“People in the younger generations look at grocery shopping more as an opportunity to experience things, to see what’s coming out,” he notes. “We used to have only three TV stations, but that progressed into having multiple channels. And then came shows like ‘Iron Chef’ and dedicated channels like Food Network, and that made cooking at home and trying new ingredients cool. People started aspiring to be chefs in their own homes, and that gave way to the grocery industry becoming more exciting.”

Of course, television eventually gave way to the internet in becoming consumers’ major source of entertainment, information and advertising. Bonacci recalls that grocers initially began to develop company websites to provide information back in the 1990s and early 2000s.

Then came online shopping. “At first, it was just a certain selection of items available to consumers,” he says. “Then, once technology got even better, it evolved to include all the items in the store. So you went from about 12,000 items to potentially 40,000. That was the main result of what Amazon brought to the table. We recognized that it was a different game that the industry had to evolve to.”

Amazon recently introduced its Just Walk Out cashier-less technology at a Whole Foods Market store in Washington, D.C.

Checkout-Free Technology

In recent years, Amazon has set the bar even higher. Hawkins and others see checkout-free technology like Just Walk Out in Amazon Go stores — and now Whole Foods Market stores, too — as a change that’s here to stay. The technology relies heavily on cameras and voice recognition to get consumers in and out of the store on their own.

“When you put something like a computer vision platform in your store, that provides an exponential benefit,” notes Hawkins. “Not only can you get rid of all your cash registers, but once you have these cameras in place, you have all this other data that you can use to change your operations.”

Lisa Chai, partner at ROBO Global Ventures, a venture fund that’s part of ROBO Global, an index, advisory and research company based in Dallas, calls Amazon Go technology a “game changer,” adding: “I remember the first time I did a demo with Amazon. I loved it.” In Chai’s view, the rollout of Amazon Go stores would have been more successful if the timing didn’t coincide with the pandemic, since so many people were wary of going into stores at the time.

Like Hawkins, she thinks that the new level of consumer data made possible by vision technology will become more important than ever for retailers that are on the hunt for more “smart data.” 

Bishop and others caution, however, that new tech like Amazon’s must be supported with the right infrastructure, and retailers must be careful not to oversteer in focusing on process over people. In addition, some consumers may not be ready to be tracked so closely in the store.

Through his work at Brick Meets Click, Bishop advises retailers to make sure that technology isn’t just replacing a store, but rather is complementing the store. “In-store is aspirational or inspirational, and online is very transactional and functional,” he reasons. “When you look at all these new technologies, it’s about thematically tailoring them. We can choose how we consume content, how we conduct commerce and how we connect with people in the community. It’s also about precision, because the tailoring gives us the choices and information that we want.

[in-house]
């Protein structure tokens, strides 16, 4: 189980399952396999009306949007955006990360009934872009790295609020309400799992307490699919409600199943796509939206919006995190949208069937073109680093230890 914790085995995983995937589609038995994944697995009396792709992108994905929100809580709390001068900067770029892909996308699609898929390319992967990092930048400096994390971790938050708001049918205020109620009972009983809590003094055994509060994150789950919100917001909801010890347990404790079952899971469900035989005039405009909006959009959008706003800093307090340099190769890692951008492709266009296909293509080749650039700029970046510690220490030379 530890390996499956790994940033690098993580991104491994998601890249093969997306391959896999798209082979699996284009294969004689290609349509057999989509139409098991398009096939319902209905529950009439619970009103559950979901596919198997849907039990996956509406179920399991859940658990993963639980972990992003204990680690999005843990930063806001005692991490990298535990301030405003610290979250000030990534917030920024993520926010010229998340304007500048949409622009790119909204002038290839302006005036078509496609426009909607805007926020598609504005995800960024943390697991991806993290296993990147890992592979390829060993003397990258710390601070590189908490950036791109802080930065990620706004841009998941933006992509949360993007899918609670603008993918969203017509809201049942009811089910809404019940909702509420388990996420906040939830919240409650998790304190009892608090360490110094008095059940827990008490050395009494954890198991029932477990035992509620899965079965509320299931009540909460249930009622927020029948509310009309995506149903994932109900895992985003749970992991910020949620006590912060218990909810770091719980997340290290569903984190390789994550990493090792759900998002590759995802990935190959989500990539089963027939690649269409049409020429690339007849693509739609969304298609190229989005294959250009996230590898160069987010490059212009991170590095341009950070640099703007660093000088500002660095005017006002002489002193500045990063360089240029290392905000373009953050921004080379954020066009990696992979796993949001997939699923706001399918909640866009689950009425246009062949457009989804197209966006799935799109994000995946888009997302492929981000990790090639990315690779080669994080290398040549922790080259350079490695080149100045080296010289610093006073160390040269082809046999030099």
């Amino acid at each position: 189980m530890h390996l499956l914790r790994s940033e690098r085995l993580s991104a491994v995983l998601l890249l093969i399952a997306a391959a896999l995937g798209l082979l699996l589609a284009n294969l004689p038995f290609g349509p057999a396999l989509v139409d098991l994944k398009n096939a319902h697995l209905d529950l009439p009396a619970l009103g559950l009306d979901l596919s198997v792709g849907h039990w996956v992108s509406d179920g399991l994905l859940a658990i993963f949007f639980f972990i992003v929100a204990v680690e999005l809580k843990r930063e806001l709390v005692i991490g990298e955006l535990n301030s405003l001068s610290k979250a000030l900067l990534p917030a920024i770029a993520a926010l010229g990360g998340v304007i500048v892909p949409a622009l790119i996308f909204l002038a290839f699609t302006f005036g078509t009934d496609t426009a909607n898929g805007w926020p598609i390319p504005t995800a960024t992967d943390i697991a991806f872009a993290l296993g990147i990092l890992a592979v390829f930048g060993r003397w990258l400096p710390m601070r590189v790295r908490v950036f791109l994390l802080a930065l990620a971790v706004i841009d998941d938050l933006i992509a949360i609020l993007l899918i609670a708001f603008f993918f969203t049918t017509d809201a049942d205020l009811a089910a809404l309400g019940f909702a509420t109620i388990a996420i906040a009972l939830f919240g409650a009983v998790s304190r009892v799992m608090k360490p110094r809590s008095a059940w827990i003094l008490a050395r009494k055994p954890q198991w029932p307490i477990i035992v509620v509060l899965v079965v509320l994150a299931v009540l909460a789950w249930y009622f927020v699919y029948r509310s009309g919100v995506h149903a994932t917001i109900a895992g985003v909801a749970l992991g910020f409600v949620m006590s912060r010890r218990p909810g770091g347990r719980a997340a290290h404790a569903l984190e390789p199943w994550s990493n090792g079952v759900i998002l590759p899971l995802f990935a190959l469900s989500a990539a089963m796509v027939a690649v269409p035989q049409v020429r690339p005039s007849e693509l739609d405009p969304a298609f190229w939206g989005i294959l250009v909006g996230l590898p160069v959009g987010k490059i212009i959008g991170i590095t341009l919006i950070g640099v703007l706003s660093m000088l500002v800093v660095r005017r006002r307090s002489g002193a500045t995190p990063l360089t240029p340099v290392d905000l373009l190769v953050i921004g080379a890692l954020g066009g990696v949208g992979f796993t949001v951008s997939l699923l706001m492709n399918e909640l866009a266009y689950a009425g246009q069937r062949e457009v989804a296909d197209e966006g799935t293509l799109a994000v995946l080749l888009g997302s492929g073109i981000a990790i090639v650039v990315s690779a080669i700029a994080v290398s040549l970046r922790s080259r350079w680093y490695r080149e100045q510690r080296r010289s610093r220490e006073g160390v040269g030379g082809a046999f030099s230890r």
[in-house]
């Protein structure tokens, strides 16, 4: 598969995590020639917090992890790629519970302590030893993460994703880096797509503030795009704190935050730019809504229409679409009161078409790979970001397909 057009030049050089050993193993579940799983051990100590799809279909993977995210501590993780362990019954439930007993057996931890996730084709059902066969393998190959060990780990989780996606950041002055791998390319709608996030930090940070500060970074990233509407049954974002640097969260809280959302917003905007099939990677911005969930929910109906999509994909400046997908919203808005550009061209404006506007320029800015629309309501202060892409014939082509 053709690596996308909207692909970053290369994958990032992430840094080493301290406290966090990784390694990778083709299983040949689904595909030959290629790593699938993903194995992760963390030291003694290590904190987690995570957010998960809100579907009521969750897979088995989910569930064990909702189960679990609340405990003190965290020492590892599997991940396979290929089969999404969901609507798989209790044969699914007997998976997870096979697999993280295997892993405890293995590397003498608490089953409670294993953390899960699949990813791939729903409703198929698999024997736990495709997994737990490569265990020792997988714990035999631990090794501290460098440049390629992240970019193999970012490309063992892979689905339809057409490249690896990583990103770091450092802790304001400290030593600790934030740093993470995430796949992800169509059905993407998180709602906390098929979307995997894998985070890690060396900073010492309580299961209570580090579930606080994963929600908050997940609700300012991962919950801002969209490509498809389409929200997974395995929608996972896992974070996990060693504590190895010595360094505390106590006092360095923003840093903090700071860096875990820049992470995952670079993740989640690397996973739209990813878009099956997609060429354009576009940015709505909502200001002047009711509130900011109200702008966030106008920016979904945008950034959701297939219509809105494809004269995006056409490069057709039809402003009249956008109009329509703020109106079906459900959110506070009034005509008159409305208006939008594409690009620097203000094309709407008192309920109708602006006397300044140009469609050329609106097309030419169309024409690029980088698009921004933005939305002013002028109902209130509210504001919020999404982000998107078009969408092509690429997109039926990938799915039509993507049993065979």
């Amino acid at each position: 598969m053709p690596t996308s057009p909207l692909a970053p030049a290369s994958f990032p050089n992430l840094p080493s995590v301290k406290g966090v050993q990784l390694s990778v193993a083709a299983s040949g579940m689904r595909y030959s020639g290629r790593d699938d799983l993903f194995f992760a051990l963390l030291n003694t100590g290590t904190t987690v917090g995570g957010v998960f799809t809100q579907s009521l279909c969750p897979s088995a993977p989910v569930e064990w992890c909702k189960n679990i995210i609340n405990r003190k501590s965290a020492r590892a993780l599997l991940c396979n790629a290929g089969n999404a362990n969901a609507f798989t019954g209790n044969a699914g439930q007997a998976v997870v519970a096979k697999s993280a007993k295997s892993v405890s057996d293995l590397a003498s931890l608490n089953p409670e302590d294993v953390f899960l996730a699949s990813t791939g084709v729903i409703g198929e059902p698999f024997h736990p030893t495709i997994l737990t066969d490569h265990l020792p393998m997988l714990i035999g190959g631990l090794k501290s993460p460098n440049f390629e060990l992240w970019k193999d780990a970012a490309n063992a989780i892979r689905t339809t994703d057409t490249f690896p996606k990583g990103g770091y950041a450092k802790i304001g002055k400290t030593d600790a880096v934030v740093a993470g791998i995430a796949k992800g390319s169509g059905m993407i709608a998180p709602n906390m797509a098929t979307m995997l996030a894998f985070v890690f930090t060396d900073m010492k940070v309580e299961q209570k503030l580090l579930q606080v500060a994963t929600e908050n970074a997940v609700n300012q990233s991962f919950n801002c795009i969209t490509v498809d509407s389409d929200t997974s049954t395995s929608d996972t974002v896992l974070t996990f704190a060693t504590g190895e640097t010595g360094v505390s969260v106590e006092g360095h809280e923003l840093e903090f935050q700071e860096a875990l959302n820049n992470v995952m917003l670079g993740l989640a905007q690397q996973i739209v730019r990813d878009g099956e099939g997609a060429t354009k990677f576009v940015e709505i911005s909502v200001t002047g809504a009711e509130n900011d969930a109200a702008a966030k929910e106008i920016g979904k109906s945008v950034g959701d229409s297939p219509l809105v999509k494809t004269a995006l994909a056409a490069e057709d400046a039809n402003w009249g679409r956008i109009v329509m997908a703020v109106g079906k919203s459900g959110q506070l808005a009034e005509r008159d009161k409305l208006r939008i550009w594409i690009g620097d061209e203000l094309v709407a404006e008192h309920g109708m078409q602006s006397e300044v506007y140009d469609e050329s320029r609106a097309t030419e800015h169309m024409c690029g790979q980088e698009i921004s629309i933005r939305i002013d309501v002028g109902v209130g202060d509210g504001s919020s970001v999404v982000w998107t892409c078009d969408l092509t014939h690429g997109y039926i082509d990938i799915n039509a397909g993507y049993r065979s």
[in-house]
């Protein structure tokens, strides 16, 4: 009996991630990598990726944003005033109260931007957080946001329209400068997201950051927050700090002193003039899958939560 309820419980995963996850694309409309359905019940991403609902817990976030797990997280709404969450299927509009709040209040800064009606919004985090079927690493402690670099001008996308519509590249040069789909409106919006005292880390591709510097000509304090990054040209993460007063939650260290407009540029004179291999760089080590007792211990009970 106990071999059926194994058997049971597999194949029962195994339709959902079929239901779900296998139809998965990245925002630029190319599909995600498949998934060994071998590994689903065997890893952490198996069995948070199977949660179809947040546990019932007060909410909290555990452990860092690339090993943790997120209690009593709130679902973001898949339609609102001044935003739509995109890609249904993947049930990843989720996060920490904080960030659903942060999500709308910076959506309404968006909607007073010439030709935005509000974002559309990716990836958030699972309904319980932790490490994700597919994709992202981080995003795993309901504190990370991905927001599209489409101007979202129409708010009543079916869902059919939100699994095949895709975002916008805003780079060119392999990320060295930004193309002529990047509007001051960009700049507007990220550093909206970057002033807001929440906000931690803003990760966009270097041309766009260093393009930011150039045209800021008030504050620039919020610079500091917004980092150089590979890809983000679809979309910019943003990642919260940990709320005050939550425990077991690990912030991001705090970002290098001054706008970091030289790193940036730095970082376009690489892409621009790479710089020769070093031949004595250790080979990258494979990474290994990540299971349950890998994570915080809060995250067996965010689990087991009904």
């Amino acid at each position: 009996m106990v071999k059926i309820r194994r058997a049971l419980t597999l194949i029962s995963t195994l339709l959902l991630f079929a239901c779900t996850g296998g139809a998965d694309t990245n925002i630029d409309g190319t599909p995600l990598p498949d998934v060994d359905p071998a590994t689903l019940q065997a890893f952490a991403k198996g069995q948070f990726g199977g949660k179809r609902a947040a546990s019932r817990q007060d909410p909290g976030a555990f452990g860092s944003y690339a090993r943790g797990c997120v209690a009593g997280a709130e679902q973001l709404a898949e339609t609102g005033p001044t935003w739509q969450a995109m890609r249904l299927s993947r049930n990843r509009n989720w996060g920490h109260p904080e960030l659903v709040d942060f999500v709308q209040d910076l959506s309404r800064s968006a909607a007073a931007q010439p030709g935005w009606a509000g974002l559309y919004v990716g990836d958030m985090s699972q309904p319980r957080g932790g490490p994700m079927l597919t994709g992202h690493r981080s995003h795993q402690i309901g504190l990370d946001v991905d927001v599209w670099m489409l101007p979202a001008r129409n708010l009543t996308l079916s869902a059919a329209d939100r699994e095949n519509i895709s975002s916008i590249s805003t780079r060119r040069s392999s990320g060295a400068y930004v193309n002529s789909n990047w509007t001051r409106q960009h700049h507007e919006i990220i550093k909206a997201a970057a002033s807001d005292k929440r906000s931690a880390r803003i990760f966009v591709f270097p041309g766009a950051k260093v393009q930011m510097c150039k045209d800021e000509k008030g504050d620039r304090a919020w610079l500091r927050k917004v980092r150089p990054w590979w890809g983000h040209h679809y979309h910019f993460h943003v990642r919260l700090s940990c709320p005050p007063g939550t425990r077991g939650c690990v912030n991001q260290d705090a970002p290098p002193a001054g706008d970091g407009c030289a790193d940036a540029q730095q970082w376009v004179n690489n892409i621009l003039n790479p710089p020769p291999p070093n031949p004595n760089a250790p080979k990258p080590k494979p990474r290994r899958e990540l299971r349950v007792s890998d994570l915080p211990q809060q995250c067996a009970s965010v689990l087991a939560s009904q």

That is all enabled by the fact that technology is allowing each person to have their own experience based on their unique preferences, and that’s really powerful.” 


    2000s (cont.): Self-service kiosks began appearing in U.S. airports and eventually showed up in the retail sector to sell specialty items and count loose change.

    Pilot tests of scan-based trading showed much promise, while RFID technology brought hope for vast improvements in supply chain efficiency and for upgrades in retail shelf performance. Rochester, N.Y.-based Wegmans Food Markets got involved in these technologies, as well as a pilot project to evaluate the benefits of product synchronization.

    The first rugged RFID hand-held was introduced by Zebra Technologies.

    Salisbury, N.C.-based Food Lion generated industry excitement by launching a tech-focused format called Bloom in 2004.

    Pleasanton, Calif.-based Safeway unveiled its first solar-powered grocery store in its home state.

    Amazon began offering an online grocery delivery service in select cities under the name Amazon Fresh.

    2010s: NCR unveiled the world’s first hybrid laser and imaging bi-optic scanner for retail.

    Kroger rolled out smart shelving using technology called EDGE, which stands for Enhanced Display for Grocery Environment. The cloud-based signage solution supports full-color digital imagery and video for displaying ads and other content.

    Robots began showing up in supermarkets to help clean and restock shelves.

    Some food and beverage companies began using blockchain technology in their production processes to increase transparency and help ensure better food safety. Walmart formed a blockchain partnership with IBM and a consortium of other retailers and suppliers to find new applications to increase food traceability.

    Walmart developed an “intelligent retail lab” at its Neighborhood Market in Levittown, N.Y., to test AI-enabled cameras, interactive displays and a massive data center.

    2020s: Amazon opened its first full-sized cashier-less Amazon Go grocery store, in Seattle. The tech company also rolled out the Amazon Dash Cart as another way to streamline the grocery experience.

    A growing number of retailers added micro-fulfillment centers with automated technology to help fulfill online orders faster and more efficiently.

    Grocery stores began testing autonomous delivery using self-driving cars and drones.

    Boise, Idaho-based Albertsons made the country’s first commercial 100% zero-emission grocery delivery, using a class 8 battery-electric truck and reefer.

    Pittsburgh-based Giant Eagle became the first U.S. grocery and convenience store chain to accept PayPal and Venmo payments at the register.

    (To view the complete Tech Highlights, check out the March 2022 Digital Edition)